JOHN MAJOR, Britain's most unpopular leader since World War II, has decided that the best way to deal with dissent in his own party is with a sledgehammer.
Last week the prime minister threatened to call a general election if rebel Conservatives try to thwart his will over policies toward the European Union.
But after bullying his party into submission, Mr. Major's government has offered to appease rebel Conservatives with a possible national referendum two years from now to decide whether or not Britain joins a single European currency.
Major's tough tactic was a drastic shift in approach that comes after four years of sniping by ``Euroskeptics'' who resent what they see as surrender of British sovereignty to the EU. His concession indicates that the leader is still walking a tightrope within his ruling party.
Major's patience finally snapped last week as a group of rebel Conservatives threatened to vote down a bill that would increase Britain's contributions to the EU budget. Major told the critics that he would ask the queen for a dissolution of Parliament rather than cave in to their views.
Under the EU's system of finance, member states contribute to a central budget. Two years ago, Major agreed that Britain would increase its contributions, starting in 1995.
``This is a matter of confidence, because the bill has to be passed to implement an agreement the government made last year with Britain's EU partners,'' a Downing Street official said.
Kenneth Clarke, chancellor of the exchequer, said that, under the British constitution, ``if the government cannot carry this piece of legislation, it has no alternative but to resign.''
The ruling party has a majority of only 14 seats in the House of Commons and becomes vulnerable if even a few Conservative members of Parliament (MPs) vote against it or abstain.
To buttress his sledgehammer strategy, Major sent a warning out to the constituencies of dissident MPs that a vote against the government would ensure that their members lost the right to campaign as Conservatives at the next general election.
But he balanced the threat by authorizing Foreign Secretary Douglas Hurd and other senior ministers to introduce the possibility of a national referendum on adopting a single European currency after the EU's intergovernmental conference in 1996. The Euroskeptics have consistently demanded such a referendum.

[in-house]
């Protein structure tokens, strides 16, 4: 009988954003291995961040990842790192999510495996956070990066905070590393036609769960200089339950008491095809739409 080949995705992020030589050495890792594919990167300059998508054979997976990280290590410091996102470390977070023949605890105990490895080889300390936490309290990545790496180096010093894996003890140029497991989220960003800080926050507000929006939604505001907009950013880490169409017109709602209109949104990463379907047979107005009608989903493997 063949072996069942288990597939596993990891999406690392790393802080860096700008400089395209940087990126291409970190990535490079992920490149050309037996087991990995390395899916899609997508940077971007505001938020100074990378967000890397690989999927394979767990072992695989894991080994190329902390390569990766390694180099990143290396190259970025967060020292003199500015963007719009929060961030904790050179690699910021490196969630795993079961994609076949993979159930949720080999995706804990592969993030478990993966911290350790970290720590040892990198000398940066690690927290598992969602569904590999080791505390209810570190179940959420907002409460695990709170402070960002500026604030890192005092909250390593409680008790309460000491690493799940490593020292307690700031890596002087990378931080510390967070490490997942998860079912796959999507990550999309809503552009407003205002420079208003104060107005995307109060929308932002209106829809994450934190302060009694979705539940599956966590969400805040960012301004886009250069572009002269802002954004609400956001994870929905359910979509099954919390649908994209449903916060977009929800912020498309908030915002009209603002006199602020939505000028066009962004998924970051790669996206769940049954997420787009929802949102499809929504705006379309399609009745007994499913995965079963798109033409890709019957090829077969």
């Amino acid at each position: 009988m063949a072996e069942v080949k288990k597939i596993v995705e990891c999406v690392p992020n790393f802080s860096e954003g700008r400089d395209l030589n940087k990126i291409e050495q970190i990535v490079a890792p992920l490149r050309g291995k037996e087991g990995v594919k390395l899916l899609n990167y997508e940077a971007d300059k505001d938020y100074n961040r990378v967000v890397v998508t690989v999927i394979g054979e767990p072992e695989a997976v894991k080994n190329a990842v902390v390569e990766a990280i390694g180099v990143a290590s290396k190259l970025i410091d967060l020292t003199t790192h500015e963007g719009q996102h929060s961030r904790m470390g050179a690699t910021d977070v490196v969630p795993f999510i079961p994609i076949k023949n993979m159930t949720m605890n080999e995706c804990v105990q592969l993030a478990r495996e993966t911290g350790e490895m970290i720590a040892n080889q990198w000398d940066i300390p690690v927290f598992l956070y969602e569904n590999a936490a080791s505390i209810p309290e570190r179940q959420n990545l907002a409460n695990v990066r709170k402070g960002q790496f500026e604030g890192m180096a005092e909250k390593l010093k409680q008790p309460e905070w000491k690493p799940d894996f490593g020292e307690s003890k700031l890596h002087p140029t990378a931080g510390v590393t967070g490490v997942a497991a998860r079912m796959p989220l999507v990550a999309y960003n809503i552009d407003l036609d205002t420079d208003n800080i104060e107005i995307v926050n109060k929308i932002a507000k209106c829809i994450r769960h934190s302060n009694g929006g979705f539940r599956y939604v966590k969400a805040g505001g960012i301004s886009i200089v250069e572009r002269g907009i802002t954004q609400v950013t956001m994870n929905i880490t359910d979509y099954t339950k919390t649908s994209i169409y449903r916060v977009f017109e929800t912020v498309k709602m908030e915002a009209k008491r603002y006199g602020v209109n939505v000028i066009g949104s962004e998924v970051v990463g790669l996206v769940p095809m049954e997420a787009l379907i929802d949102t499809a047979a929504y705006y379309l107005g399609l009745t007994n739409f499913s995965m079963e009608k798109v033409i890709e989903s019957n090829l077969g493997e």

Before calling the rebels' bluff, Major sought the backing of a group of senior ministers who agreed that the entire Cabinet would resign if the Euroskeptics overturned the EU finance bill. The media immediately began speaking of a collective Cabinet ``suicide pact,'' but the threats soon had the desired effect.
Although Major gave himself breathing space by trouncing his critics, the political fallout threatens to create new problems for him.
When it became clear that they stood to lose the EU finance vote, the Euroskeptics switched tactics and began looking for a candidate to oppose Major for the leadership of the Conservative Party at annual elections due next month.
Nominations for a leadership challenge must be in by tomorrow.
Sir Teddy Taylor and William Cash, leaders of the Euroskeptics, asked Norman Lamont, a Euroskeptic whom Major sacked from his post as chancellor last year, to stand as a ``stalking horse'' candidate.
Edward Leigh, dismissed in 1993 as trade minister because of his anti-EU views, issued a 23-page ``manifesto'' stating that Britain should ``seriously think about leaving the EU.''
While the prime minister was rebuffing critics of his EU policies, a leaked memorandum from the Conservative Party's deputy chairman said voters were ``completely disillusioned'' because they believed ``the government has let them down.''
The memorandum called the Major administration ``complacent'' and ``lacking a sense of direction.'' Voters needed to be offered a fresh set of policies, it said.
A day later a Conservative Euroskeptic MP was forced to resign a senior party post after publishing a newspaper article in which he attacked Germany for causing two world wars and called France ``a nation of collaborators.''
The government's problems gave Tony Blair, leader of the opposition Labour Party, an opportunity to ridicule his rival.
``After this week,'' Mr. Blair said in the House of Commons last Thursday, ``would not any objective, reasonable observer conclude that this party has become an ill-disciplined rabble incapable of governing this country?''